Summer is here, and so is my son, the history teacher. Here’s our review of Severance.
Here is the link to the 2% Milk roundtable discussion that I mentioned in earlier posts. Editors Nic Rago and Lily Reed (mostly Editor-in-Chief Nic) follow up with the artists on their views about their creative processes, their art, and the interaction between the arts and their social and cultural contexts. As on the website, the graphics in the roundtable video are trippy, which I mostly enjoyed. I’m both happy to have been a part of this well-thought-out, interesting, and experimental project, and a little sad that it’s over. The amount of time and energy the editors have put in is truly impressive.
So check it out. And if you have created anything especially intriguing and a little wild, 2% Milk is open for submissions here: firstname.lastname@example.org.
The creative nonfiction piece I wrote about here is now up at The Pine Cone Review. I’m fond of it, although it would have taken a truly spectacular piece to start to do Isabella justice. The Pine Cone team has paired “Magic” with an appropriate picture focusing on a dropped and broken ice cream cone. Many thanks to the editors.
Thanks to David L O’Nan, editor of Fevers of the Mind, for posting my review of Matt Duggan’s Everyone is Waiting for Tomorrow on the Fevers site. It is my Wolfpack contribution for June. I have written very few reviews. Generally, I feel that literary criticism, though an honorable pursuit and a crucial aspect of literature’s power to speak to people, does not give me the thrill of immediate connection I get from producing or directly experiencing literary discourse.
I wanted to put in the effort for Everyone is Waiting for Tomorrow, though, because it is good and should be read widely, and because I believed I would learn from the process of reviewing and achieve a deeper understanding of the work, and because, while I don’t know Matt well, I believe he is a kind person, and I deeply respect his talent—so I wanted to show support for his collection.
Everyone is Waiting for Tomorrow grew out of Matt’s experience in the pandemic, during which time his father grew ill and died. The collection also hits many of the notes of Matt’s earlier work–themes of decay, the corruptions of imperialism, capitalism, and bureaucratic institutions, the magic of travel, the beauty of nature, and our need of it–and the pieces in it contain the rich imagery and variety of inventive formal approaches readers of his work will have come to expect.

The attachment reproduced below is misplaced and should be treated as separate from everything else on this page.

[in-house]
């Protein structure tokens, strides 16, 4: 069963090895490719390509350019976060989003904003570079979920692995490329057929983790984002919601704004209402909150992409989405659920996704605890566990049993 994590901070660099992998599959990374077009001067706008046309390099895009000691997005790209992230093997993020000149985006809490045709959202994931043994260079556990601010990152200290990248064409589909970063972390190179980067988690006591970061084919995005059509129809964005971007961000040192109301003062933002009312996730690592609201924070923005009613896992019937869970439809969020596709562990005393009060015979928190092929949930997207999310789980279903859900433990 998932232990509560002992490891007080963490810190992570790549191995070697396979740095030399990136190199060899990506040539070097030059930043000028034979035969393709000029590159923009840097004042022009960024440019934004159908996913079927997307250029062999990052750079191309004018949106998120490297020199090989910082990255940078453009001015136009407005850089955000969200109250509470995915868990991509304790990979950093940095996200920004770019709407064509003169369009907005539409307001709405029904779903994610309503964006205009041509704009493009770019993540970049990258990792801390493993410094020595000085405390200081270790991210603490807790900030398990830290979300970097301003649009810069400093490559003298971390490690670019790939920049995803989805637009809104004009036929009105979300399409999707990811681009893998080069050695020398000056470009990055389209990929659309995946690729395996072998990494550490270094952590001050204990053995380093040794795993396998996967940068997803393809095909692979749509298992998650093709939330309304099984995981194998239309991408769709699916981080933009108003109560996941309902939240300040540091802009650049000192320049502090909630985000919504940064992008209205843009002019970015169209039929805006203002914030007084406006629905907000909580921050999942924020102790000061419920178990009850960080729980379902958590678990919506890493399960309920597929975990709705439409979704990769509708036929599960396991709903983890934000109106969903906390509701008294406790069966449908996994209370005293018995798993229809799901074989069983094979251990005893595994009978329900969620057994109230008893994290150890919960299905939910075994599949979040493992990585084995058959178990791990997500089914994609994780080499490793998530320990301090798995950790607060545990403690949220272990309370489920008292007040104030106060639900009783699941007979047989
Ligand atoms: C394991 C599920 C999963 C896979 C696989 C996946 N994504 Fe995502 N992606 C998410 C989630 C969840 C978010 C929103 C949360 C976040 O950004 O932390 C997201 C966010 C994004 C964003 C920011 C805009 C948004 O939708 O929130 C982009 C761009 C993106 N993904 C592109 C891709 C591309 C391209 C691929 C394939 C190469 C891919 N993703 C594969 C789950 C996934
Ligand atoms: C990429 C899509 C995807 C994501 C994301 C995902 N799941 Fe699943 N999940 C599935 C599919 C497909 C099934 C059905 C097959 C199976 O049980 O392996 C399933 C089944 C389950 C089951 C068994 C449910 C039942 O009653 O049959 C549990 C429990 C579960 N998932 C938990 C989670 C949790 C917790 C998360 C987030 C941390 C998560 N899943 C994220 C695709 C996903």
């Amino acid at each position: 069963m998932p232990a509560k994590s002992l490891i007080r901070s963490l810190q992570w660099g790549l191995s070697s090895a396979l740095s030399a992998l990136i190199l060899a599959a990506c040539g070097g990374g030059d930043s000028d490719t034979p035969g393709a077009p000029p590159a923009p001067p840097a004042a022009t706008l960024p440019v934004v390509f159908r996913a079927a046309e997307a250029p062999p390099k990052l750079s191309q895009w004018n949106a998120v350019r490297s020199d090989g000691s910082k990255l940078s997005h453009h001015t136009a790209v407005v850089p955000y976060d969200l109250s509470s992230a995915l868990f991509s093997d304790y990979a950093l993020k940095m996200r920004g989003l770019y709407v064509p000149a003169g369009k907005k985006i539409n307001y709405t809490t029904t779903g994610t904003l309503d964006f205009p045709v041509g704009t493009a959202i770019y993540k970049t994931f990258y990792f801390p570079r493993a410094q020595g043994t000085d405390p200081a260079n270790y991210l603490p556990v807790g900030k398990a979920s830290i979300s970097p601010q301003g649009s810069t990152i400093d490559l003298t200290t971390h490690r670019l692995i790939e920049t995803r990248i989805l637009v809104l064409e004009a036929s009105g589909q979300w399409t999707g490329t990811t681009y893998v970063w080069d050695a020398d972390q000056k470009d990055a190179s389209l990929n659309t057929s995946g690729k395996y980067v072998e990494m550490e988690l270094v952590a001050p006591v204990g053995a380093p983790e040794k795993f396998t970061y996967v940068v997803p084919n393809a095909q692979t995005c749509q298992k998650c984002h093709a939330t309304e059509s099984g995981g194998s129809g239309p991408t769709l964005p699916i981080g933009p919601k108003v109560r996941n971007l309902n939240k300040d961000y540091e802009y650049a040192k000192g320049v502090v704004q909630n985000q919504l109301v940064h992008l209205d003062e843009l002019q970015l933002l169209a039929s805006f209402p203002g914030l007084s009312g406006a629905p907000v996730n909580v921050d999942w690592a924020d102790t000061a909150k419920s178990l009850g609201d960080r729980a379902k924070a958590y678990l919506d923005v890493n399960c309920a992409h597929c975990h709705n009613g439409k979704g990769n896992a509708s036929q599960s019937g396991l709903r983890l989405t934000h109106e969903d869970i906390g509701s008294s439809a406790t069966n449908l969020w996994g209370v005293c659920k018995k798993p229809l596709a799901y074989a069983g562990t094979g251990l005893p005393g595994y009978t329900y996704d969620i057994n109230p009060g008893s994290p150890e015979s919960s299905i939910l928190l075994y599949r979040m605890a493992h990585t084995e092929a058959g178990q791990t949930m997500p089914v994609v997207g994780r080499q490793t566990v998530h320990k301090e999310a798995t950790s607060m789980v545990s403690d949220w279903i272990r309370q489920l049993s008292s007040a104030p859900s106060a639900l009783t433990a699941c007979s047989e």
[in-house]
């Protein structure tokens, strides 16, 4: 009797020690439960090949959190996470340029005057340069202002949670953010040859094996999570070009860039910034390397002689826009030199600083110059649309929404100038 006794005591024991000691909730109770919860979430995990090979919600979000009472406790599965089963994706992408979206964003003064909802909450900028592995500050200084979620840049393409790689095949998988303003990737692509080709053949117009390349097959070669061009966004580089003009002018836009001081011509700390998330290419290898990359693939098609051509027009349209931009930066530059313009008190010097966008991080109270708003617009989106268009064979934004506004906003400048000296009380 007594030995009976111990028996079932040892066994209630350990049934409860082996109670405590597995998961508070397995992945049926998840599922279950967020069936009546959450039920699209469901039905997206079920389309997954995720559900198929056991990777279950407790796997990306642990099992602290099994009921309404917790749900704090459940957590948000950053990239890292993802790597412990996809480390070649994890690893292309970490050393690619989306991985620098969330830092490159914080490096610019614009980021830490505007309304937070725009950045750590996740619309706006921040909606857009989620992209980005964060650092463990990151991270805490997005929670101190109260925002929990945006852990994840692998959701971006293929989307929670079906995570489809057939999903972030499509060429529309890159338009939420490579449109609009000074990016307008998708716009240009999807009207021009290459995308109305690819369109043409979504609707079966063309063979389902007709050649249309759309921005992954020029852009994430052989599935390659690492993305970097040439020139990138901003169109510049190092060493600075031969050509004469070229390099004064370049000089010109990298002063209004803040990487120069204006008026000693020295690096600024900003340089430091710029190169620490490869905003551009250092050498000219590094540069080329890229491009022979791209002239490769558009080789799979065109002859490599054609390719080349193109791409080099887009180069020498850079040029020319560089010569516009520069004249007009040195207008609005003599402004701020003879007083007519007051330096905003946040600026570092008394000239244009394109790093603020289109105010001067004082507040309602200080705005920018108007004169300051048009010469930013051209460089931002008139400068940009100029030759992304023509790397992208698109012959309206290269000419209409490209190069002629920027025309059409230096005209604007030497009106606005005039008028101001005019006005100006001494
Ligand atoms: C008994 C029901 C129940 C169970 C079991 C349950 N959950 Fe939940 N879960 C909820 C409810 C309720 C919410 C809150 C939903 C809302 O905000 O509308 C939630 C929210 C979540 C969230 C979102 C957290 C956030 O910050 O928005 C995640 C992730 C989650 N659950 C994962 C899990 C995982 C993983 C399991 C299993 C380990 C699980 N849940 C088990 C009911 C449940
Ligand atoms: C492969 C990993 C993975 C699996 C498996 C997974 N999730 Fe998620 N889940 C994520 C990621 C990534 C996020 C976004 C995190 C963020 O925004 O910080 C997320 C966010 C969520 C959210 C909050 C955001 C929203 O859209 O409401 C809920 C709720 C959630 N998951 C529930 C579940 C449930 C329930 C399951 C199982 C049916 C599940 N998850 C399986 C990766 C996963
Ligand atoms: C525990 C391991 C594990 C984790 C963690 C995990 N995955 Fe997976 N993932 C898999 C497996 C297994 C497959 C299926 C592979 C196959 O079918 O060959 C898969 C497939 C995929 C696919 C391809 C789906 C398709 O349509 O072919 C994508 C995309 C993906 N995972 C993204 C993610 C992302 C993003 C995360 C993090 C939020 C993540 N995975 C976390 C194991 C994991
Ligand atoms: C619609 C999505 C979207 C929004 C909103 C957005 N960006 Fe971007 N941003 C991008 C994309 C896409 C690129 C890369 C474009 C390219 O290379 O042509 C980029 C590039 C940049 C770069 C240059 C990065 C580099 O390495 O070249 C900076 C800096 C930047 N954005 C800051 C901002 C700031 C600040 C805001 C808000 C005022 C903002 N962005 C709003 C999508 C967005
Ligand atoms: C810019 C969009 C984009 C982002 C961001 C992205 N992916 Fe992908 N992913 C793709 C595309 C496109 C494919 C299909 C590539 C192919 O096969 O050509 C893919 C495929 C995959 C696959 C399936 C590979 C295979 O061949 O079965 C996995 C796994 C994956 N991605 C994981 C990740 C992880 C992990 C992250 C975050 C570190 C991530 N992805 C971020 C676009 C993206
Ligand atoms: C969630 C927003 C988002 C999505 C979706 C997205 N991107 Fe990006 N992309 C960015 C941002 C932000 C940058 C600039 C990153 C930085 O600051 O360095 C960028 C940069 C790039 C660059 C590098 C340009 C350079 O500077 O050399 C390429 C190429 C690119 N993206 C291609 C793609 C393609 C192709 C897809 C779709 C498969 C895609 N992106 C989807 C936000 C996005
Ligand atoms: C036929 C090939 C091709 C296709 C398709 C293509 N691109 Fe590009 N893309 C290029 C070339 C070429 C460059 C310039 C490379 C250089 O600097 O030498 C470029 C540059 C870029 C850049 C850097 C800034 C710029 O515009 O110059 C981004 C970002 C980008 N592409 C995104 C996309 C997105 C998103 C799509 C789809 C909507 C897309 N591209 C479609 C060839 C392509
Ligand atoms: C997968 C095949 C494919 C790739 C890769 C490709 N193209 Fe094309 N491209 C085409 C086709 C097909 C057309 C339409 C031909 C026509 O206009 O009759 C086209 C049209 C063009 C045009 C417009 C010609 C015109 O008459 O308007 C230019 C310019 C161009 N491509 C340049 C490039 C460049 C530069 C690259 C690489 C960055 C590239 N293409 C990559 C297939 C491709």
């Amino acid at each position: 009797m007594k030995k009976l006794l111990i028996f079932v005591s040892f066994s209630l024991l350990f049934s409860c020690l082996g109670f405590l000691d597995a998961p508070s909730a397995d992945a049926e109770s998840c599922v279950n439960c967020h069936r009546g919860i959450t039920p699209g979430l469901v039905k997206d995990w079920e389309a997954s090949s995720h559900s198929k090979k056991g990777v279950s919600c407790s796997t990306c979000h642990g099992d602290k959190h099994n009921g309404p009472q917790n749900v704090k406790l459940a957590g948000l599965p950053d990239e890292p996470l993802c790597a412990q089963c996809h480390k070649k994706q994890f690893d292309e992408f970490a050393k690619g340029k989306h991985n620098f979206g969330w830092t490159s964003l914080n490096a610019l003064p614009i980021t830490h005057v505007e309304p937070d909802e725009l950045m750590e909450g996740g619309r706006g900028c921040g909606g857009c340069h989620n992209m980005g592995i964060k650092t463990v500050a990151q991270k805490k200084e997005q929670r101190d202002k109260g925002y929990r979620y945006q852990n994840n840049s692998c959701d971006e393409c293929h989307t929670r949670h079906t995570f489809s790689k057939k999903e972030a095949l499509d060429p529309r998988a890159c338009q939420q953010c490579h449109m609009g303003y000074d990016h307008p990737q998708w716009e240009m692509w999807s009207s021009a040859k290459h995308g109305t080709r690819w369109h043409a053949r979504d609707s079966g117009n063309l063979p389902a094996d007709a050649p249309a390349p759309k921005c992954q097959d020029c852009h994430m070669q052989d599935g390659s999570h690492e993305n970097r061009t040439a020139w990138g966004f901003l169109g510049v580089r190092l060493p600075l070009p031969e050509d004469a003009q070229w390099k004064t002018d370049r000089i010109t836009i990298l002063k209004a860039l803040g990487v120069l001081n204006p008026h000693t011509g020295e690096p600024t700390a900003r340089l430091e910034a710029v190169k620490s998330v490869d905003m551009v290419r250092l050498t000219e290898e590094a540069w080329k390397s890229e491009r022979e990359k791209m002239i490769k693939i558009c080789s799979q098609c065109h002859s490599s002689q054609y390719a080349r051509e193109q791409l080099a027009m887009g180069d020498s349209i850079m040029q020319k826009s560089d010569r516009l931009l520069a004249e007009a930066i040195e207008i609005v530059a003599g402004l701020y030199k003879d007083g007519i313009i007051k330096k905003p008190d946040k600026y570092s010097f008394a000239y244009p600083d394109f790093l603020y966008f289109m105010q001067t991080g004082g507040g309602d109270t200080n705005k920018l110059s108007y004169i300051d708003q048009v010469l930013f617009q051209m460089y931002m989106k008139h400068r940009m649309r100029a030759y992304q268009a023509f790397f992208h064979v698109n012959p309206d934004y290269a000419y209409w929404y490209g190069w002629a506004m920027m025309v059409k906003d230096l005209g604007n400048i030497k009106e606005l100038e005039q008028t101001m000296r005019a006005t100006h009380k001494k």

It seems to me, though, that the breadth and depth of subject matter combine with a sense of urgency and extreme emotion to give this collection an epic feel. You can read the review for the details, but Matt is telling an important story about where we are and where we are going, one we can all find ourselves in, and, perhaps, learn from. I’m proud to know him.
Speaking of wonderful artists . . .
It is quite exciting to see my blog, where I often feel as if I were talking to myself, featured in a magazine with 11,000 subscribers, most of whom are women writers. “Blogability,” featuring Word Music in the latest issue of Mslexia, consists of a short description of how I came to write this and what I do here, and an excerpt from the blog. I chose a bit describing my can poems, because it fit well in their 300-word format. Thanks to Production Editor Maxine Davies and the whole editorial team at Mslexia for choosing to feature Word Music.
Mslexia is online and in print. You can learn about it, read some of it, subscribe for access to the whole magazine, and sign up for additional writing-related experiences here. Mslexia has many resources and opportunities for writers, including many opportunities to submit to the magazine.
Mslexia also pays for all writing, I was especially grateful for the boost to my online finances from the “Blogability” publication because my account had become quite low, owing to my getting behind on rotting up violin and viola lesson fees. Now I can buy Tom Daley’s latest chapbook, Far Cry, without waiting for my snail-mail check to get to him.
Looking forward to it.
After a fantastic visit to San Francisco, during which my husband and I attended the launch party for 2% Milk, the issue has launched. It looks spectacular, and I’m not just talking about my poetry. Find out what all the fuss is about here
In case you’re still not convinced, check out the trailer for the project:
The trailer was shown at the launch party, where we also enjoyed the superb fare and beer of Pizza Hacker, the company of indefatigable editors Nic, Reed, and Lily, and conversation with fellow contributor Bob Ernst, as well as various other attendees. I also read my poems there, and a selection from The Jesus Wars—all welcomed by the friendly audience.
As I have said before, 2% Milk is full of cool artists in a variety of media. The editors thoughtfully sent their files to all contributors ahead of time, and I have checked most of them out. I feel confident in saying that the issue contains not just something for everyone, but something you really needed, even if you didn’t know it.
And in case you are more philosophically inclined, on June 8th, the editors will put out a round-table discussion with contributors regarding their work, and art in general, in its sociopolitical context. Don’t worry. I’ll remind you about it.